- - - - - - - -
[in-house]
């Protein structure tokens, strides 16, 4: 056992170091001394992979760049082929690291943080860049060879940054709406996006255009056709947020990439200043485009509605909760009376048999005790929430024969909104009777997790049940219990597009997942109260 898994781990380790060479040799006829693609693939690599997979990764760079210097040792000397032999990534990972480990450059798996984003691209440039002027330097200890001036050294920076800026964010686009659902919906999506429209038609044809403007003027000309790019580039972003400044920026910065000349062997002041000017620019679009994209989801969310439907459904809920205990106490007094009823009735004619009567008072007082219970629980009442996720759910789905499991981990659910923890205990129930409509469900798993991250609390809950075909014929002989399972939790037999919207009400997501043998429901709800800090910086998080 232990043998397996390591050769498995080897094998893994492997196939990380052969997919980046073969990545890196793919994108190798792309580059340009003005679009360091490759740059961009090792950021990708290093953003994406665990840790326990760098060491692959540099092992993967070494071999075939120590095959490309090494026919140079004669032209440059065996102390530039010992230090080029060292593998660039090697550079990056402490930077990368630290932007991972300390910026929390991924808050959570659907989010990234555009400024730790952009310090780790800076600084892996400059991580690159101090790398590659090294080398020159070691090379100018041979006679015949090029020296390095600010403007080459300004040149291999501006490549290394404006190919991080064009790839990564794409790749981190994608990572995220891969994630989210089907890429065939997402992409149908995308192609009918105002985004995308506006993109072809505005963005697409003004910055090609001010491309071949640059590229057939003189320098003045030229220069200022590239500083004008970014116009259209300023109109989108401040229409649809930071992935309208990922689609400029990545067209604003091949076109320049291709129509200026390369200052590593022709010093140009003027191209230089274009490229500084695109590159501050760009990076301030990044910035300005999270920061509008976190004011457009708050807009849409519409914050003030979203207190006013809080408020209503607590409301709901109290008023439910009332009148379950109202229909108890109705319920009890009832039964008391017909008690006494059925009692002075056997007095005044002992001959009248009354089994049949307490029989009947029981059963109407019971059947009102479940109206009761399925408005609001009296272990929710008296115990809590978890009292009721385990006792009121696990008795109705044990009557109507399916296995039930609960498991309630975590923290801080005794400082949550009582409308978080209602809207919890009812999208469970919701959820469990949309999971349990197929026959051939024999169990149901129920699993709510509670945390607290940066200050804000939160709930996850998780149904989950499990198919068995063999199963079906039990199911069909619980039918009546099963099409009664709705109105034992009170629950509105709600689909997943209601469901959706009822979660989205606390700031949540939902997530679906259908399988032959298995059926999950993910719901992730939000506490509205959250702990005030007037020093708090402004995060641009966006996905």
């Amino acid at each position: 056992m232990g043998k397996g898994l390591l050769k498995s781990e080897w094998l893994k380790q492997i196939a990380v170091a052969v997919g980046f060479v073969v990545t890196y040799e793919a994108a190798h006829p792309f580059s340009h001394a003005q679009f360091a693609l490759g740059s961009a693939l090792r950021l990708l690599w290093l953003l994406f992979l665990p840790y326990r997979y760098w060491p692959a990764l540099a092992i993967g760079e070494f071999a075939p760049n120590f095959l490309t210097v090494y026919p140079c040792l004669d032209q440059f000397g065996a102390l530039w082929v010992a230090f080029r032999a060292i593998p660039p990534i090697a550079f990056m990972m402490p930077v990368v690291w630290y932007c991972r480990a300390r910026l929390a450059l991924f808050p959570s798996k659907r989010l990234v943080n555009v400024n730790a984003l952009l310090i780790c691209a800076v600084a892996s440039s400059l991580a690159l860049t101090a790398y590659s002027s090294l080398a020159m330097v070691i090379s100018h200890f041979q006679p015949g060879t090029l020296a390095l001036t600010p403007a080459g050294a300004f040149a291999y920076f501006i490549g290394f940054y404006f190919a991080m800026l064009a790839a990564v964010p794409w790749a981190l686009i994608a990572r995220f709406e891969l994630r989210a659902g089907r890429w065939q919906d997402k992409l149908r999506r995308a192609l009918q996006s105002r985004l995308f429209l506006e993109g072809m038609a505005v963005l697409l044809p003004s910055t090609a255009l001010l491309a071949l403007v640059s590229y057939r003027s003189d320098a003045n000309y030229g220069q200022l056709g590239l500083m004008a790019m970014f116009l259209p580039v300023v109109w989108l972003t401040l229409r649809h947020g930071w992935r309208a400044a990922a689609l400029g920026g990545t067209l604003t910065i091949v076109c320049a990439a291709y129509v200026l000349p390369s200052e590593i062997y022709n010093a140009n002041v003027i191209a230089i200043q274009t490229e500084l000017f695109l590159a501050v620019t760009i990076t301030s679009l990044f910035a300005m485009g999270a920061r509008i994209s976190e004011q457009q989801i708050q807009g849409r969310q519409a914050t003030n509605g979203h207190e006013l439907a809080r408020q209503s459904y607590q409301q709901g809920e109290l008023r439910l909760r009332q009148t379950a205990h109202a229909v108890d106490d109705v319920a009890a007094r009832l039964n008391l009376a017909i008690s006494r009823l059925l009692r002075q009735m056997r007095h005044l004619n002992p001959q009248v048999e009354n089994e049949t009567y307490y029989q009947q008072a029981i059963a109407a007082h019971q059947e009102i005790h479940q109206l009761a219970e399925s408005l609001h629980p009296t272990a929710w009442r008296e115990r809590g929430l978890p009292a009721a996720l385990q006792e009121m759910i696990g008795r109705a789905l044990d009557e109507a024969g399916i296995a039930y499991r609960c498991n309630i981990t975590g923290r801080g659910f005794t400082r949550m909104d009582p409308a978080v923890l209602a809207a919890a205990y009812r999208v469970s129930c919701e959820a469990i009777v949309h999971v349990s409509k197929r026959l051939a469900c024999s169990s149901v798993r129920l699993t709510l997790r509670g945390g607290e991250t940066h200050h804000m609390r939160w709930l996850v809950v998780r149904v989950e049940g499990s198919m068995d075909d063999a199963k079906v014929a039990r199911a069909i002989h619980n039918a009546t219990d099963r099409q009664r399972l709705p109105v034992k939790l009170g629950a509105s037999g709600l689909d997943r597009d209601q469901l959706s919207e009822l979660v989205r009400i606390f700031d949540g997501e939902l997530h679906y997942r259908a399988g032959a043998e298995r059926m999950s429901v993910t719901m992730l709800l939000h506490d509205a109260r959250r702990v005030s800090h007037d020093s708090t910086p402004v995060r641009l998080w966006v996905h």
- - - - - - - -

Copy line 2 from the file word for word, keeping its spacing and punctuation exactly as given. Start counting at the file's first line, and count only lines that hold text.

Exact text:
């Protein structure tokens, strides 16, 4: 056992170091001394992979760049082929690291943080860049060879940054709406996006255009056709947020990439200043485009509605909760009376048999005790929430024969909104009777997790049940219990597009997942109260 898994781990380790060479040799006829693609693939690599997979990764760079210097040792000397032999990534990972480990450059798996984003691209440039002027330097200890001036050294920076800026964010686009659902919906999506429209038609044809403007003027000309790019580039972003400044920026910065000349062997002041000017620019679009994209989801969310439907459904809920205990106490007094009823009735004619009567008072007082219970629980009442996720759910789905499991981990659910923890205990129930409509469900798993991250609390809950075909014929002989399972939790037999919207009400997501043998429901709800800090910086998080 232990043998397996390591050769498995080897094998893994492997196939990380052969997919980046073969990545890196793919994108190798792309580059340009003005679009360091490759740059961009090792950021990708290093953003994406665990840790326990760098060491692959540099092992993967070494071999075939120590095959490309090494026919140079004669032209440059065996102390530039010992230090080029060292593998660039090697550079990056402490930077990368630290932007991972300390910026929390991924808050959570659907989010990234555009400024730790952009310090780790800076600084892996400059991580690159101090790398590659090294080398020159070691090379100018041979006679015949090029020296390095600010403007080459300004040149291999501006490549290394404006190919991080064009790839990564794409790749981190994608990572995220891969994630989210089907890429065939997402992409149908995308192609009918105002985004995308506006993109072809505005963005697409003004910055090609001010491309071949640059590229057939003189320098003045030229220069200022590239500083004008970014116009259209300023109109989108401040229409649809930071992935309208990922689609400029990545067209604003091949076109320049291709129509200026390369200052590593022709010093140009003027191209230089274009490229500084695109590159501050760009990076301030990044910035300005999270920061509008976190004011457009708050807009849409519409914050003030979203207190006013809080408020209503607590409301709901109290008023439910009332009148379950109202229909108890109705319920009890009832039964008391017909008690006494059925009692002075056997007095005044002992001959009248009354089994049949307490029989009947029981059963109407019971059947009102479940109206009761399925408005609001009296272990929710008296115990809590978890009292009721385990006792009121696990008795109705044990009557109507399916296995039930609960498991309630975590923290801080005794400082949550009582409308978080209602809207919890009812999208469970919701959820469990949309999971349990197929026959051939024999169990149901129920699993709510509670945390607290940066200050804000939160709930996850998780149904989950499990198919068995063999199963079906039990199911069909619980039918009546099963099409009664709705109105034992009170629950509105709600689909997943209601469901959706009822979660989205606390700031949540939902997530679906259908399988032959298995059926999950993910719901992730939000506490509205959250702990005030007037020093708090402004995060641009966006996905």